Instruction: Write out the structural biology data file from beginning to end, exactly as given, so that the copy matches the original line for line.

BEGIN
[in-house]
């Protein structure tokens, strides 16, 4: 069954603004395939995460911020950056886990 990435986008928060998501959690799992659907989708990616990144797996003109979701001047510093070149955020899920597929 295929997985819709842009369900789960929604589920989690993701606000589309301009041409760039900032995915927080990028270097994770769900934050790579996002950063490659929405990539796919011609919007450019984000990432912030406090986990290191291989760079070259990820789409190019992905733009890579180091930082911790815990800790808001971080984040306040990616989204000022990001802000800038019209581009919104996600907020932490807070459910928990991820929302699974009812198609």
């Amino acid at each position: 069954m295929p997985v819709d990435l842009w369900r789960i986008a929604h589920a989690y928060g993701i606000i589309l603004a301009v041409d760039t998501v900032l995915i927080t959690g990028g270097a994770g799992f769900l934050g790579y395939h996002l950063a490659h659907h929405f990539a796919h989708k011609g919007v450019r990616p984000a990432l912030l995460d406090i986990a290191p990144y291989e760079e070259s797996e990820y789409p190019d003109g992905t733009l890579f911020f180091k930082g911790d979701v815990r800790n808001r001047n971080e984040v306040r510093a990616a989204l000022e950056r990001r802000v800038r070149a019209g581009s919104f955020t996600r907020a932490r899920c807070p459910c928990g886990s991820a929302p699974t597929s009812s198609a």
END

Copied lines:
[in-house]
């Protein structure tokens, strides 16, 4: 069954603004395939995460911020950056886990 990435986008928060998501959690799992659907989708990616990144797996003109979701001047510093070149955020899920597929 295929997985819709842009369900789960929604589920989690993701606000589309301009041409760039900032995915927080990028270097994770769900934050790579996002950063490659929405990539796919011609919007450019984000990432912030406090986990290191291989760079070259990820789409190019992905733009890579180091930082911790815990800790808001971080984040306040990616989204000022990001802000800038019209581009919104996600907020932490807070459910928990991820929302699974009812198609």
């Amino acid at each position: 069954m295929p997985v819709d990435l842009w369900r789960i986008a929604h589920a989690y928060g993701i606000i589309l603004a301009v041409d760039t998501v900032l995915i927080t959690g990028g270097a994770g799992f769900l934050g790579y395939h996002l950063a490659h659907h929405f990539a796919h989708k011609g919007v450019r990616p984000a990432l912030l995460d406090i986990a290191p990144y291989e760079e070259s797996e990820y789409p190019d003109g992905t733009l890579f911020f180091k930082g911790d979701v815990r800790n808001r001047n971080e984040v306040r510093a990616a989204l000022e950056r990001r802000v800038r070149a019209g581009s919104f955020t996600r907020a932490r899920c807070p459910c928990g886990s991820a929302p699974t597929s009812s198609a």